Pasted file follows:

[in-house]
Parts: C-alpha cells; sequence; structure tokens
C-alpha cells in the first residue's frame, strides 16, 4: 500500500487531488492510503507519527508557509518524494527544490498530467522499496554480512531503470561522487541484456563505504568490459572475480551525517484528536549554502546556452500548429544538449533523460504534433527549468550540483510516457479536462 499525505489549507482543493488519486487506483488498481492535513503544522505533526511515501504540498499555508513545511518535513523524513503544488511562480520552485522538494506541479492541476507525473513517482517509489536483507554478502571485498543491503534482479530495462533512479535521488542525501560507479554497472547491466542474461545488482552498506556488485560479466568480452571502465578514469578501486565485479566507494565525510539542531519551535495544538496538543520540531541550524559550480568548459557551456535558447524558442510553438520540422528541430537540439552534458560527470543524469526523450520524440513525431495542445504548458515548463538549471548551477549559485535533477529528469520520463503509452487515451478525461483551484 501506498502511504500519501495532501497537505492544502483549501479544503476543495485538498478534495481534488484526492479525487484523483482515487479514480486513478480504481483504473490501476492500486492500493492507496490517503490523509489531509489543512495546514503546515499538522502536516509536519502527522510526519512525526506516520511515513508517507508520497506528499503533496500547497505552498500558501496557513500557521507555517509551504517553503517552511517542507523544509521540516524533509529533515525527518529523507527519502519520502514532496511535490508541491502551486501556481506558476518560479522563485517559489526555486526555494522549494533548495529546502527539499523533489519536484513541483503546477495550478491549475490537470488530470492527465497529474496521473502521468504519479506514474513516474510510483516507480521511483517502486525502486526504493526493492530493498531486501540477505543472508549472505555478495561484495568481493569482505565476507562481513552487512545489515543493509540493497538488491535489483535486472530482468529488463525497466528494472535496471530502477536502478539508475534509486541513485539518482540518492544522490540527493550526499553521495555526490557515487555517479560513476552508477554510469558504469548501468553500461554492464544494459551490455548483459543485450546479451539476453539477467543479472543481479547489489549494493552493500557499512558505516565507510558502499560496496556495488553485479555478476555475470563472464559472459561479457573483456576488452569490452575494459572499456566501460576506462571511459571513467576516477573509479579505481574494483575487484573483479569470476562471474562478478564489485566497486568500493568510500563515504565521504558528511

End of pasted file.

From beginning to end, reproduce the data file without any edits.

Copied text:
[in-house]
Parts: C-alpha cells; sequence; structure tokens
C-alpha cells in the first residue's frame, strides 16, 4: 500500500487531488492510503507519527508557509518524494527544490498530467522499496554480512531503470561522487541484456563505504568490459572475480551525517484528536549554502546556452500548429544538449533523460504534433527549468550540483510516457479536462 499525505489549507482543493488519486487506483488498481492535513503544522505533526511515501504540498499555508513545511518535513523524513503544488511562480520552485522538494506541479492541476507525473513517482517509489536483507554478502571485498543491503534482479530495462533512479535521488542525501560507479554497472547491466542474461545488482552498506556488485560479466568480452571502465578514469578501486565485479566507494565525510539542531519551535495544538496538543520540531541550524559550480568548459557551456535558447524558442510553438520540422528541430537540439552534458560527470543524469526523450520524440513525431495542445504548458515548463538549471548551477549559485535533477529528469520520463503509452487515451478525461483551484 501506498502511504500519501495532501497537505492544502483549501479544503476543495485538498478534495481534488484526492479525487484523483482515487479514480486513478480504481483504473490501476492500486492500493492507496490517503490523509489531509489543512495546514503546515499538522502536516509536519502527522510526519512525526506516520511515513508517507508520497506528499503533496500547497505552498500558501496557513500557521507555517509551504517553503517552511517542507523544509521540516524533509529533515525527518529523507527519502519520502514532496511535490508541491502551486501556481506558476518560479522563485517559489526555486526555494522549494533548495529546502527539499523533489519536484513541483503546477495550478491549475490537470488530470492527465497529474496521473502521468504519479506514474513516474510510483516507480521511483517502486525502486526504493526493492530493498531486501540477505543472508549472505555478495561484495568481493569482505565476507562481513552487512545489515543493509540493497538488491535489483535486472530482468529488463525497466528494472535496471530502477536502478539508475534509486541513485539518482540518492544522490540527493550526499553521495555526490557515487555517479560513476552508477554510469558504469548501468553500461554492464544494459551490455548483459543485450546479451539476453539477467543479472543481479547489489549494493552493500557499512558505516565507510558502499560496496556495488553485479555478476555475470563472464559472459561479457573483456576488452569490452575494459572499456566501460576506462571511459571513467576516477573509479579505481574494483575487484573483479569470476562471474562478478564489485566497486568500493568510500563515504565521504558528511